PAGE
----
Boys Are Mean

Here are three things you need to know about me in order to understand why the following incident means something to me:

1. I have piercings. Eleven, to be exact. Five in my right ear, three in my left ear, one in my nose and two in my bottom lip. Why? Because it’s a personal fashion choice as far as I’m concerned. I used to be a sort of tomboy goth in high-school, wearing band t-shirts and black cargo pants all the time. Then I went a little emo in my fashion sense – tight sweatshirts with skulls on them and skinny jeans. Then I went indie, trying to find witty t-shits to go with my jeans and Vans sneakers. Now I’m sort of in between things, I guess. When I go out to a club, I try to look as goth as I can, because I go to music-clubs that have metal or dark electronic music. Day to day, though? I wear tank tops and regular jeans.

2. My weekly exercise is four extremely brisk walks a week. My speed is almost at five miles-per-hour. What do I wear when I exercise? Just a tank top and short-shorts, because it’s already very hot here. Also, and this is the weird part, I read while I walk. I physically take whatever novel I’m reading at the time, and bury my nose in it. I have good peripheral vision, and I’ve never walked into a tree or a person or a lamp-post or what-have-you. I DO know it’s weird, and even though I HATE the comments I get (“Woah, reading and walking, impressive!”  “What’s more attractive, your book or me?” “Hey, what chapter are you on?” “Look at her, she’ll kill someone like that!” – these are all quotes translated into English, and all are said with extremely mocking tones.) I’ve learned to live with them.

3. I’m seriously oversensitive.

I realize that I just wrote a lot more than three things about myself, but I’ll let them stand as it is. Three is a powerful number, after all. Now, to the matter of the title of this post.

Yesterday I took a walk in the afternoon. Towards the end of my regular route, I walk through this pathway that I love – it’s got houses tucked away behind walls on one side of it, and tall, thick trees in the other side. You can’t hear the traffic on that path, even though there’s a main road just over the wall of trees. It’s a place where lots of people run or walk, because it really is so pleasant, hearing the birds chirp away in the trees and seeing cats loll around in the sun. When I walked yesterday, though, I was alone. Or so I thought.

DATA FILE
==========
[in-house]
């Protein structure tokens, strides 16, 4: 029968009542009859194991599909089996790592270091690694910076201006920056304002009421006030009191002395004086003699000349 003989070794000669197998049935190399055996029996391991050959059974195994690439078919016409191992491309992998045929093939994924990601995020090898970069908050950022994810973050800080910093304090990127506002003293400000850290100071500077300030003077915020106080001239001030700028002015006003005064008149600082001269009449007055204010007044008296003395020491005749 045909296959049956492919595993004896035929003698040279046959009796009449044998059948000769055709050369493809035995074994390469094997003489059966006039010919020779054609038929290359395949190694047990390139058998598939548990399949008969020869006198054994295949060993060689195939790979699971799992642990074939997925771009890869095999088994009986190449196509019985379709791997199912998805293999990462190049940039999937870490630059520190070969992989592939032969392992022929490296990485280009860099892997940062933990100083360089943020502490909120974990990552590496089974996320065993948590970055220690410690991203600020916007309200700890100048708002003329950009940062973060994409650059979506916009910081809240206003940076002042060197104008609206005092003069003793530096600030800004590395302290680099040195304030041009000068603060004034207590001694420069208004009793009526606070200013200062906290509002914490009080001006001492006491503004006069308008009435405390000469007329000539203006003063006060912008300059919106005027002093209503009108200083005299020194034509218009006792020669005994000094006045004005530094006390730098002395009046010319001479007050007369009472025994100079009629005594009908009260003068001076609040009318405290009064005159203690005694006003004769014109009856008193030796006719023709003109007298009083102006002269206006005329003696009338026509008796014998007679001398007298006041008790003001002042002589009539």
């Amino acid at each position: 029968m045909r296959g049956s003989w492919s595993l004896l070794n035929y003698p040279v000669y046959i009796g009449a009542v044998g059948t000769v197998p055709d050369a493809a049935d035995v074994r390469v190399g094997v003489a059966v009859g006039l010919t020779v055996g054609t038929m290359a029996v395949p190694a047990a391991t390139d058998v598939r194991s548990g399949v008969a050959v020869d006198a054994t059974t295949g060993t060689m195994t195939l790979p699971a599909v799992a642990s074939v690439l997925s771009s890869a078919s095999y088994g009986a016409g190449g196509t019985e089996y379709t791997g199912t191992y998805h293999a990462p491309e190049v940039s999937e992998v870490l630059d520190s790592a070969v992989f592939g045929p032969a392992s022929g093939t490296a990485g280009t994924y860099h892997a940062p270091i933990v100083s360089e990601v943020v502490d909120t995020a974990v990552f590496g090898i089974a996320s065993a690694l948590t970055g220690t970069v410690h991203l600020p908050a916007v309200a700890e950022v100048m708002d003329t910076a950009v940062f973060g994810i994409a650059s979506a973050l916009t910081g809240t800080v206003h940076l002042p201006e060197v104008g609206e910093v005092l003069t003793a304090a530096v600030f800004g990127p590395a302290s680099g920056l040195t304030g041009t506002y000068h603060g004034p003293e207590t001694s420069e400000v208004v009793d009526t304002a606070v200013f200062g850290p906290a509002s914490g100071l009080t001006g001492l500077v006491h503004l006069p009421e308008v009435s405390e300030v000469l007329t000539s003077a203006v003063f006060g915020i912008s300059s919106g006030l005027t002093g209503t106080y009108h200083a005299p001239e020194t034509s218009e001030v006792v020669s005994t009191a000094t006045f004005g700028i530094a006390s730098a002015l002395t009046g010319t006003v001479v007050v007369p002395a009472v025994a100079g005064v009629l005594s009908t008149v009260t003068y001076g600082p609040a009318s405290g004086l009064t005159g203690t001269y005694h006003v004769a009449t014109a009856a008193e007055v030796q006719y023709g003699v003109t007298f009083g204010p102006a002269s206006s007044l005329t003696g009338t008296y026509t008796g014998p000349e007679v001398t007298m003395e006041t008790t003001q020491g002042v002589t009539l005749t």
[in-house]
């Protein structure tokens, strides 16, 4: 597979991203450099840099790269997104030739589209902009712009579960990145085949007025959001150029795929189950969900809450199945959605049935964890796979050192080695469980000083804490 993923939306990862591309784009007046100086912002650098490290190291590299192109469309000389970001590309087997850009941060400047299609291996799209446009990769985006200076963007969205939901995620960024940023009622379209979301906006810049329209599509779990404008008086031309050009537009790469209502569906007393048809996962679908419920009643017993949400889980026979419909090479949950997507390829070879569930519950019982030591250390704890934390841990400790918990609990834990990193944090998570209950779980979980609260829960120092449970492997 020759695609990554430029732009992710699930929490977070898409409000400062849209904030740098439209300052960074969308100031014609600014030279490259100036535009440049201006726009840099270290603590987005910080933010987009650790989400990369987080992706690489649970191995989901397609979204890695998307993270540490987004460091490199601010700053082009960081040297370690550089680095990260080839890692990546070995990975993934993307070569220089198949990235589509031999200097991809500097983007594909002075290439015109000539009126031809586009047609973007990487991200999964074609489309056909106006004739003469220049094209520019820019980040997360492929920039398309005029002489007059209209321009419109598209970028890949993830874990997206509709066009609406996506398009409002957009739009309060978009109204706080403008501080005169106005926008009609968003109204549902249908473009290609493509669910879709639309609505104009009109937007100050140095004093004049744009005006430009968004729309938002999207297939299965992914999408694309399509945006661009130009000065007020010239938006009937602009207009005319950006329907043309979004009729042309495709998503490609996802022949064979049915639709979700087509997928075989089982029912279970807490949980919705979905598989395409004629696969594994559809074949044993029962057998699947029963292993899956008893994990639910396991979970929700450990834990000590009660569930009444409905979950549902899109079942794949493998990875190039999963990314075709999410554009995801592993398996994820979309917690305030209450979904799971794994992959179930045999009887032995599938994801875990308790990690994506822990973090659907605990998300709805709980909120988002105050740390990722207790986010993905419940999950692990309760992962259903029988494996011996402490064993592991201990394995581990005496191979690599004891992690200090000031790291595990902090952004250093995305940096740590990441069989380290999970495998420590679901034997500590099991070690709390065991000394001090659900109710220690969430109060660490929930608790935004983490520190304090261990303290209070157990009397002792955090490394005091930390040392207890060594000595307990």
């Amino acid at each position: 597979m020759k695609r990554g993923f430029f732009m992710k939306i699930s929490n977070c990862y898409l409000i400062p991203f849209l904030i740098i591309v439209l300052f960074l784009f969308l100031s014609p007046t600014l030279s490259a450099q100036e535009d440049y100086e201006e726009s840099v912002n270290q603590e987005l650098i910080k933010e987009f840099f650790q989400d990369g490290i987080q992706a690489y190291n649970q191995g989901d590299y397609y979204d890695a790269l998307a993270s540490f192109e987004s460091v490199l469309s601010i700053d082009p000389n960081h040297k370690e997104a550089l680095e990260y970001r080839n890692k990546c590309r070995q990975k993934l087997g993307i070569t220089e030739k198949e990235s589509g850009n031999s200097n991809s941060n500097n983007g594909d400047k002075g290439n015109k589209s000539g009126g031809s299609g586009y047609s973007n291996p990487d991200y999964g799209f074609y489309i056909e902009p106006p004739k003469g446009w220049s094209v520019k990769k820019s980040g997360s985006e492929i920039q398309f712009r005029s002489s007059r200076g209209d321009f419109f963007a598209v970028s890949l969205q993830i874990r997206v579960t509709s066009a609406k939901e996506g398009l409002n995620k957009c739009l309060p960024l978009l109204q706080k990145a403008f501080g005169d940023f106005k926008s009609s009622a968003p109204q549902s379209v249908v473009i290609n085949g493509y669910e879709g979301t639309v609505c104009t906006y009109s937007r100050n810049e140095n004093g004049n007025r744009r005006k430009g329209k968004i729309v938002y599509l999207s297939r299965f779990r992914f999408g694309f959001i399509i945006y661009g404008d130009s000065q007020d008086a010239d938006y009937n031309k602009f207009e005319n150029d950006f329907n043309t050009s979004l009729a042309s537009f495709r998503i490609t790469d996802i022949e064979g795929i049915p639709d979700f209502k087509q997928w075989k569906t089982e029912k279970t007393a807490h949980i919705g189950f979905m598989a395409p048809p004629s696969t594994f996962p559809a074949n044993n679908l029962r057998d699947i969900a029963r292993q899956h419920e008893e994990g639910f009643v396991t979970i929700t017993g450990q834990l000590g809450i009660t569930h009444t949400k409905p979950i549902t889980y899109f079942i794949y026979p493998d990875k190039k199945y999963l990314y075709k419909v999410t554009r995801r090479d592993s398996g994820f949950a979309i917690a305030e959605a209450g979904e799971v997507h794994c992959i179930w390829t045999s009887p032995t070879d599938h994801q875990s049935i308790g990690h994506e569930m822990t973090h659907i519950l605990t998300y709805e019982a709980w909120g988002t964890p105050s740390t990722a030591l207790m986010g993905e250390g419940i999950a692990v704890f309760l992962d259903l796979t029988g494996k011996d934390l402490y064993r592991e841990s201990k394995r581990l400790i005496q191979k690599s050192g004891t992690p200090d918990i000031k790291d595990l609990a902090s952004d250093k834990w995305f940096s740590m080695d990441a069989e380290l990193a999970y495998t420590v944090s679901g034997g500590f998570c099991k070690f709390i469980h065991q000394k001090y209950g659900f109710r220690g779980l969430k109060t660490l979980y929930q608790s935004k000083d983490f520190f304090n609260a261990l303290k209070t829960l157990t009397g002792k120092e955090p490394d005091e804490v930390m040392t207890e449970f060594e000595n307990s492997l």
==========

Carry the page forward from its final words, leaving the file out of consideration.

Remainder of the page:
Towards the end of the path, three or four boys were sitting on a bench. They were probably eleven or twelve, but they all had that Israeli male attitude that lots of boys get here – it’s an attitude of over-confidence, of egos the size of the moon. It’s the sort of attitude that allows them to feel like kings of the world, and making fun of people doesn’t cause one twinge of guilt. But again, let me stress that these were kids.

As I walked by, huffing, puffing, sweating and reading, they started to laugh. As I got nearer one of them said “Yo, she’s a freak, be careful!” in a mocking, laughing tone [“freak” in Israel means anyone who has band t-shirts or piercings, basically]. I ignored them, although my face was burning with both anger and shame. When I’d walked past, one yelled that he could see my… erm, my behind. Maybe the shorts had ridden up a bit or maybe he was just making fun. Either way, I walked really quickly away from them. I read on, let the book and the motion soothe me, and got over it.

Today, I took another walk. Guess what? As I was walking up the last hilly part of my route, just five minutes from home, I saw a group of boys in the periphery of my vision. For a moment, I was thinking to myself “Oh no! Wait, it can’t be them again, these boys are quiet, they don’t sound raucous like that other group was.” Walking on blithely, I found out my mistake. As soon as I’d overtaken them, I heard “Yo! Look, she’s the same one from yesterday!” and “[Laughter] Reading again.” and “But she’s a freak, right?” and “But she doesn’t look like it!” and “Yeah, that’s what I said!” and finally, as I was ignoring them again and thinking that I must look like a right twerp, sweaty and red and reading, the last one said “[Laughter] She can’t here us again, see?”

I don’t know why this bothers me so much. For one, I feel hurt whenever anyone comments on my weird habits, but something about these boys’ pure malice as they talked about me loudly really got to me. Second, I guess I hate it that I never put any effort into what I wear anymore and prefer being comfortable to looking goth [which is still how I’d look if I had the money to go out and buy tons of new black items. But goth clothing is expensive, and wearing it every day takes effort]. Of course I know that it’s a silly thing to think and that if I’m comfortable, then I should stop looking for an “image”. Third – well, I guess I just am really oversensitive, and I let a few boys’ cruel remarks make me want to cry.

I do hope that I haven’t estranged anyone with this long, rambling post. You all know that I don’t tend to do this a lot and that I lean more towards trying to practice my creative writing here. But this incident was weighing me down, and now I feel all the lighter for having put it in words.

The Jazz Bar